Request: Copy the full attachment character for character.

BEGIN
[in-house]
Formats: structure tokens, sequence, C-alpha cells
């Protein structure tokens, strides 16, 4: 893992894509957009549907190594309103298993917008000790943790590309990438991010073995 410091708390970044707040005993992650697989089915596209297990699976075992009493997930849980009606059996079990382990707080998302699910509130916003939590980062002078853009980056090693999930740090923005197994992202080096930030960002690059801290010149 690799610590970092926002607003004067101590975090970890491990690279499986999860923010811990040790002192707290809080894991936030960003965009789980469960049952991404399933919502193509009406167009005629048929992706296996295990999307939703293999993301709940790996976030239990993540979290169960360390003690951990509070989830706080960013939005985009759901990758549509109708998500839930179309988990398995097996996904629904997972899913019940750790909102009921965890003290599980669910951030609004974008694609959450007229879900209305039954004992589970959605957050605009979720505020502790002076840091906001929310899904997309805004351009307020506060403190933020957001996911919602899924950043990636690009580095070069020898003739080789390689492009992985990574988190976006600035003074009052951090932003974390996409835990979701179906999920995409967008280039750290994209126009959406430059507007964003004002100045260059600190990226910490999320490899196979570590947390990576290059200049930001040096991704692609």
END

[in-house]
Formats: structure tokens, sequence, C-alpha cells
């Protein structure tokens, strides 16, 4: 893992894509957009549907190594309103298993917008000790943790590309990438991010073995 410091708390970044707040005993992650697989089915596209297990699976075992009493997930849980009606059996079990382990707080998302699910509130916003939590980062002078853009980056090693999930740090923005197994992202080096930030960002690059801290010149 690799610590970092926002607003004067101590975090970890491990690279499986999860923010811990040790002192707290809080894991936030960003965009789980469960049952991404399933919502193509009406167009005629048929992706296996295990999307939703293999993301709940790996976030239990993540979290169960360390003690951990509070989830706080960013939005985009759901990758549509109708998500839930179309988990398995097996996904629904997972899913019940750790909102009921965890003290599980669910951030609004974008694609959450007229879900209305039954004992589970959605957050605009979720505020502790002076840091906001929310899904997309805004351009307020506060403190933020957001996911919602899924950043990636690009580095070069020898003739080789390689492009992985990574988190976006600035003074009052951090932003974390996409835990979701179906999920995409967008280039750290994209126009959406430059507007964003004002100045260059600190990226910490999320490899196979570590947390990576290059200049930001040096991704692609």